“Oh,” Matthew said.  It took him a while to digest all the information that his friend had just spouted out.  It took him even longer to wrap his head around the fact that Jack was not only capable of reading and pronouncing things like “Caius Cestius Epulo” and “Septemviri Epulonum,” but also that he appeared to be capable of understanding them.

“We’d better keep moving,” Jack said, pocketing the book and gesturing for Matthew to follow him again.  “The subway stop isn’t far now.”

“Wait, we’re just going to leave?”

“You want to stay?” Jack asked.  “There isn’t really anything else to see here.  It’s just a pyramid.  The burial chamber is sealed off, so you can’t go inside.”

Matthew stared at his friend, profoundly perplexed.  Matthew did not want to stay; the problem was that he could not understand why his friend agreed with him.  Conspiracy freaks are supposed to go absolutely nuts over pyramids, claiming either that aliens taught the Egyptians how to build them or that the Egyptians taught aliens how to build them.  And the existence of the supposedly debunked rumor that it contained the final resting place of Remus should have made it all the more enticing for a man who had just spent the past couple of hours hunting for the Lupercal.  The burial chamber may have been sealed, but Matthew would have thought that that would stop his friend from trying to get in about as much as his common sense would have, which is to say not at all.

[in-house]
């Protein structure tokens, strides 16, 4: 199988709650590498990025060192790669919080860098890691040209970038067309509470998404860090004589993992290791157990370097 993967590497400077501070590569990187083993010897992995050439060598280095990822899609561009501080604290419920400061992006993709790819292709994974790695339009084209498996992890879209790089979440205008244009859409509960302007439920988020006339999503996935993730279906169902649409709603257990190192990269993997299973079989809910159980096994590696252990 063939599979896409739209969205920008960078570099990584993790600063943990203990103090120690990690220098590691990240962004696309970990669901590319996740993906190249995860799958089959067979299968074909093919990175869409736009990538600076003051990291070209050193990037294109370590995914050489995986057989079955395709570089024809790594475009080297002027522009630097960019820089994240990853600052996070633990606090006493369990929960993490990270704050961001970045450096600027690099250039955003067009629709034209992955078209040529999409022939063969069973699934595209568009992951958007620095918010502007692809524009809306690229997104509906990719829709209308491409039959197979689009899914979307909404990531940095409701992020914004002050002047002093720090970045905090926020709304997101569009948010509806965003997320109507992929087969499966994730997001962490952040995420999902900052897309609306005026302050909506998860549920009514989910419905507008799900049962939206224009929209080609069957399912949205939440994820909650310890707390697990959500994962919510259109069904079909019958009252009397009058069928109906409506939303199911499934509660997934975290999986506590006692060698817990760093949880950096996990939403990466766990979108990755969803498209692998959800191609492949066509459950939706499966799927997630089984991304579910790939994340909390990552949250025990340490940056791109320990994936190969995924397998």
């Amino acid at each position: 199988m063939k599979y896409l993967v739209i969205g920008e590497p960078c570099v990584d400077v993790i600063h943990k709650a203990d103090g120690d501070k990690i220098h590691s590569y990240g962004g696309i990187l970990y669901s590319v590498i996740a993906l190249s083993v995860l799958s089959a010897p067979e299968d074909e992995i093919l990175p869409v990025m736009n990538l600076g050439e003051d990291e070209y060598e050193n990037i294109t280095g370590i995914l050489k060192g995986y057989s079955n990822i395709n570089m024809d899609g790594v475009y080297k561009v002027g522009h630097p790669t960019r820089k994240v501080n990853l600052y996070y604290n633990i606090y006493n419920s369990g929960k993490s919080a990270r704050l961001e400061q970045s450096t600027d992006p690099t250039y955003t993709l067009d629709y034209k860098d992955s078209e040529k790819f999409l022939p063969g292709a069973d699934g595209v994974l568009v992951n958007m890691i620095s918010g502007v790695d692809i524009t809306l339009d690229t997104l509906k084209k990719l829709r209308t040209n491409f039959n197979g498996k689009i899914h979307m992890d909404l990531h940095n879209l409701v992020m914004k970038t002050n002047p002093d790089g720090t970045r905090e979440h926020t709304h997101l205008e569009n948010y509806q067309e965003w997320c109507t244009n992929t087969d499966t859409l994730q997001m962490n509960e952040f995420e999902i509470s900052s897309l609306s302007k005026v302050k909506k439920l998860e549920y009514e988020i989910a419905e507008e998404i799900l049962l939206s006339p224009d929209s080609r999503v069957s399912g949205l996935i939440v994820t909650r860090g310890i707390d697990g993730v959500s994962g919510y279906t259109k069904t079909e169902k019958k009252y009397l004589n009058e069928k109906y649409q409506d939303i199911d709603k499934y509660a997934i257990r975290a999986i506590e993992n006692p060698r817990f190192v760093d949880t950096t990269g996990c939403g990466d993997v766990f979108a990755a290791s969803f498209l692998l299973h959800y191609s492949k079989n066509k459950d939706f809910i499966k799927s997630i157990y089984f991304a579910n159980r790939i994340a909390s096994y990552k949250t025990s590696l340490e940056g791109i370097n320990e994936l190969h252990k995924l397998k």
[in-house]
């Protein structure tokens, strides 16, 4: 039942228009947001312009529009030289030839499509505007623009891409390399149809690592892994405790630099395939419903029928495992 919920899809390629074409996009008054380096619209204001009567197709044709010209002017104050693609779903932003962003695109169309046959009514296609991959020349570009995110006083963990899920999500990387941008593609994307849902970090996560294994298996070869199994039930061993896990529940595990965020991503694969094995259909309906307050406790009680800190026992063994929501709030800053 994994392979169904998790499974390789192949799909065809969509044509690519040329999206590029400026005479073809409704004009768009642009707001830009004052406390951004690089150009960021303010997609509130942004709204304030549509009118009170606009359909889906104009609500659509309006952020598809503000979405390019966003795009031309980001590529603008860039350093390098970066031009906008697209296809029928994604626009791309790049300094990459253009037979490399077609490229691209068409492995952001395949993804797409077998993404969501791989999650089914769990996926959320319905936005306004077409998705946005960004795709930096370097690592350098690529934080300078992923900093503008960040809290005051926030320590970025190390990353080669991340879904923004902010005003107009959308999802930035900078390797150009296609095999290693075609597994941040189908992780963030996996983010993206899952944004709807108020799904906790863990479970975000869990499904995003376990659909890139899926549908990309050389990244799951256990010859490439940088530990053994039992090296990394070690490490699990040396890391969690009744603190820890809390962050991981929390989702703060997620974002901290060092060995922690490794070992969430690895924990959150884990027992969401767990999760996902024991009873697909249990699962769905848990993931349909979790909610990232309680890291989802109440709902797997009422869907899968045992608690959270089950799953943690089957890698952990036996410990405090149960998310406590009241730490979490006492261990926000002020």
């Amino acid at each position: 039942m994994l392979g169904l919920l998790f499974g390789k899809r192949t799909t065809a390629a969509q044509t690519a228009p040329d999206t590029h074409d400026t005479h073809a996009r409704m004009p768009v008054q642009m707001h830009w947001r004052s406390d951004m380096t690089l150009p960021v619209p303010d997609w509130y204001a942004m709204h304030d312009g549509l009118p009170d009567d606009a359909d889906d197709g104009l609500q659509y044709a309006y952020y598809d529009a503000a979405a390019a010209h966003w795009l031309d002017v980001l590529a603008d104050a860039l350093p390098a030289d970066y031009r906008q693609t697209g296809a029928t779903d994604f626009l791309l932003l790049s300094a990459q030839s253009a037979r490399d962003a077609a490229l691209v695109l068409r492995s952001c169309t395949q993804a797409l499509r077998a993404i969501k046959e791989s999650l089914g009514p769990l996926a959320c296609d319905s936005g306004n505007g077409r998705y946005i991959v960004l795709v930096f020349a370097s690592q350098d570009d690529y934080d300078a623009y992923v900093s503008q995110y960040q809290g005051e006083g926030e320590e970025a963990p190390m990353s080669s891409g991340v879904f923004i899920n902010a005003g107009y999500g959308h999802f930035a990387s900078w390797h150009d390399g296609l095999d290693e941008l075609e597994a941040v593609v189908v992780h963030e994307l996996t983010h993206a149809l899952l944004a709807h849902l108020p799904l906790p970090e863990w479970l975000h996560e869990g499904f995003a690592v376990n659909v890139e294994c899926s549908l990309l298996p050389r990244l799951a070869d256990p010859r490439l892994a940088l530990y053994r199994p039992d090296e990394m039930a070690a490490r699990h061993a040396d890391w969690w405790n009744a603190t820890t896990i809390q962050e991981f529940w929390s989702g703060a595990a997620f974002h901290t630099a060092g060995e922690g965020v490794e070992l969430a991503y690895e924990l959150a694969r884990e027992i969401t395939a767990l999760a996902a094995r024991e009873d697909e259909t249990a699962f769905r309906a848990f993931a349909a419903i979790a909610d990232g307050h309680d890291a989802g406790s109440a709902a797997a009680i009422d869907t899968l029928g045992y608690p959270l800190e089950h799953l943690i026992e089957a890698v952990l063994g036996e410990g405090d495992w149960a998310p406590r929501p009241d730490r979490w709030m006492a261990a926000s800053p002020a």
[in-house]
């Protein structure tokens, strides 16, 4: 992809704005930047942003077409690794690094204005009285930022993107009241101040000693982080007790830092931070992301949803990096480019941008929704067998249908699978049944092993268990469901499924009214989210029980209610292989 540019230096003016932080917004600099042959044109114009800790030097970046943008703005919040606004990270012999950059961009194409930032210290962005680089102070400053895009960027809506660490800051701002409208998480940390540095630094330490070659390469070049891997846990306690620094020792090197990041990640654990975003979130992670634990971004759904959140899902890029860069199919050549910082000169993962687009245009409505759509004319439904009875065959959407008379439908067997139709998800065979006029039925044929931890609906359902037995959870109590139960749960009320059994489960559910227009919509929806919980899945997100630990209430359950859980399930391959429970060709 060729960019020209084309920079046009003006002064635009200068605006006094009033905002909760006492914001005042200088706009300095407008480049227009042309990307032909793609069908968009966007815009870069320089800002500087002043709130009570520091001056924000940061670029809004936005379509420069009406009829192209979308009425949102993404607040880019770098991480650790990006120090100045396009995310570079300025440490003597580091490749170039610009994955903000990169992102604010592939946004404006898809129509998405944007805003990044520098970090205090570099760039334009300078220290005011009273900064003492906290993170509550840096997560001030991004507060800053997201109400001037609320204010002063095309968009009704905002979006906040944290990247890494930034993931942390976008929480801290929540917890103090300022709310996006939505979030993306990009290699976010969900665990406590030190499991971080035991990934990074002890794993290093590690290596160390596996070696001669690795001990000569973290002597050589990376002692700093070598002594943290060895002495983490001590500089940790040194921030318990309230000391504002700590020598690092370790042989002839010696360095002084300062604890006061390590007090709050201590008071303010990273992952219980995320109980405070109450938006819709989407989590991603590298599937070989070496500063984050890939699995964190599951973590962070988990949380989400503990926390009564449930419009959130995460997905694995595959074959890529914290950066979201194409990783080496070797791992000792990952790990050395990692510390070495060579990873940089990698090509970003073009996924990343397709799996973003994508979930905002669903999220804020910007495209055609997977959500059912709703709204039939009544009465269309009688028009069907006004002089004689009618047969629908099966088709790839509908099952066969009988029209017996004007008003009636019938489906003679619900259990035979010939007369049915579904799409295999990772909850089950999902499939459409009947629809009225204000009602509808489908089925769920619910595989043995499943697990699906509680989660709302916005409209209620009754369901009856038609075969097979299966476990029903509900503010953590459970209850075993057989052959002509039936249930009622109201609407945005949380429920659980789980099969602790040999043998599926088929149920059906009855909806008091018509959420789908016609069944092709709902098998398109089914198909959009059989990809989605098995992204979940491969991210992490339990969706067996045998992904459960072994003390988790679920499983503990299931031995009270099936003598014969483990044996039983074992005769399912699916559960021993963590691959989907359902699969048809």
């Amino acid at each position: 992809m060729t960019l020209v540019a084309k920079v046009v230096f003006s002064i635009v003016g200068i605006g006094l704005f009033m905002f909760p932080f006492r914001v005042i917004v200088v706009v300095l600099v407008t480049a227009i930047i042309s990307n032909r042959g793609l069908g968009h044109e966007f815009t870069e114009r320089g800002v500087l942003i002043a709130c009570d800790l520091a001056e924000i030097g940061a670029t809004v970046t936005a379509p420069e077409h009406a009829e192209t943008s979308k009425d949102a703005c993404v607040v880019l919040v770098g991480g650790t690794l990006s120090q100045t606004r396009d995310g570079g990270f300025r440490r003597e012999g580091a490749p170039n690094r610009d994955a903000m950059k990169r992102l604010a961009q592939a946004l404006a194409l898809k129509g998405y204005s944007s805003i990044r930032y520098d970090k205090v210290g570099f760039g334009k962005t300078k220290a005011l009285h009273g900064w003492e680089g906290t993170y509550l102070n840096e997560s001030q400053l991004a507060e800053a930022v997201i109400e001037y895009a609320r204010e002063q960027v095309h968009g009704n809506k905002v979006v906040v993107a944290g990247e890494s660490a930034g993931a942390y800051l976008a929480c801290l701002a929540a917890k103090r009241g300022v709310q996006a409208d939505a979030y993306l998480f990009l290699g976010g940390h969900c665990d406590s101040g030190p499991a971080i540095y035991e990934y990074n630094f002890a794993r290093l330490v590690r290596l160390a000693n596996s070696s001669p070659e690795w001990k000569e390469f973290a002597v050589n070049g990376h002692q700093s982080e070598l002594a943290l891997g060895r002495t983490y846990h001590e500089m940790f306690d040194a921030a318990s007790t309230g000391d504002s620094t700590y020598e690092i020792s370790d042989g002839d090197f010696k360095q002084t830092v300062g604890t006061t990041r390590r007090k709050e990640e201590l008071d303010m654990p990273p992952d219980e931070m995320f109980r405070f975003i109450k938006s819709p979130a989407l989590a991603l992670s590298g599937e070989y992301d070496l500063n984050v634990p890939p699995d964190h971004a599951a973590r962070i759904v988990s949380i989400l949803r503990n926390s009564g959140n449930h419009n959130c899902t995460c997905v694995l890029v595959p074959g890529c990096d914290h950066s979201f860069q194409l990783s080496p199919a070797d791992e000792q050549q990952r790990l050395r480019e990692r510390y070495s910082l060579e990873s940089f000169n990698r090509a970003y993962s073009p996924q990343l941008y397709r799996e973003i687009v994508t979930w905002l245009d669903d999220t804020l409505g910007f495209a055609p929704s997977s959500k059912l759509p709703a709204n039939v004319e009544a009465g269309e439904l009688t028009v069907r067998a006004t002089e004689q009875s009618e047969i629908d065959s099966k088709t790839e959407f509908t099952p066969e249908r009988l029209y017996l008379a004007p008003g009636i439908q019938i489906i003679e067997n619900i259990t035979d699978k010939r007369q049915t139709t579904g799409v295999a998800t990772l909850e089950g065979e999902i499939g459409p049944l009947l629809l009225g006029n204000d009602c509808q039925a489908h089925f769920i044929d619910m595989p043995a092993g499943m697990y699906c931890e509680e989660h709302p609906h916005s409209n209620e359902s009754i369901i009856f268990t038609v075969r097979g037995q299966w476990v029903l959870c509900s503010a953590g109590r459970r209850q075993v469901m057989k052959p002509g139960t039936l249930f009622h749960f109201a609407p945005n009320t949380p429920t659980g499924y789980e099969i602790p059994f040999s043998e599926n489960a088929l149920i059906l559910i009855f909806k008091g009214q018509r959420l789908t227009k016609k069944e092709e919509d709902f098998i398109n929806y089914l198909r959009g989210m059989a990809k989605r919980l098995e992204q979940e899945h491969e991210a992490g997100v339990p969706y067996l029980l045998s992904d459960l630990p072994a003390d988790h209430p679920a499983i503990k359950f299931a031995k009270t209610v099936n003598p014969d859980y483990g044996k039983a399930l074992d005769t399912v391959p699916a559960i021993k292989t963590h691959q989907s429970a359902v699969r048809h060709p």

“You’re not Jack, are you?”

Jack nodded.  “But the question is,” he began, reaching down into another, surprisingly deep pocket of his jacket and whipping out a gray hooded cloak, “who am I?”

“Oh,” Matthew said, sounding a little disappointed and bored.  “This is a dream.”  He walked over to the pyramid and punched it as hard as he could.  No pain.  “Yup.  Dream.”

Matthew woke up immediately.  He was in the bed of the small hotel room that he and Jack were sharing.  Now that he was awake, he could see several reasons why the dream should have been obvious from the beginning: the Circus Maximus had its own perfectly good subway stop, his friend never would have worn a jacket on such a warm day, and every single person he had passed on the street was wearing either a toga or a full set of centurion’s armor.

He glanced over at Jack, who was sleeping in the cot they were taking turns using for the night.  He made a mental note never to go near the Pyramid of Cestius.  Sure, it had just been a dream, but he didn’t want to risk a repeat.  Once was unnerving enough.

Posted in Is a Picture Worth a Thousand Words? | 1 Comment »

One Response

  1. Gramma F Says:

    Glad the Wordsman is back. Hope he has a boffo (old Variety slang)ID for the Gray Man.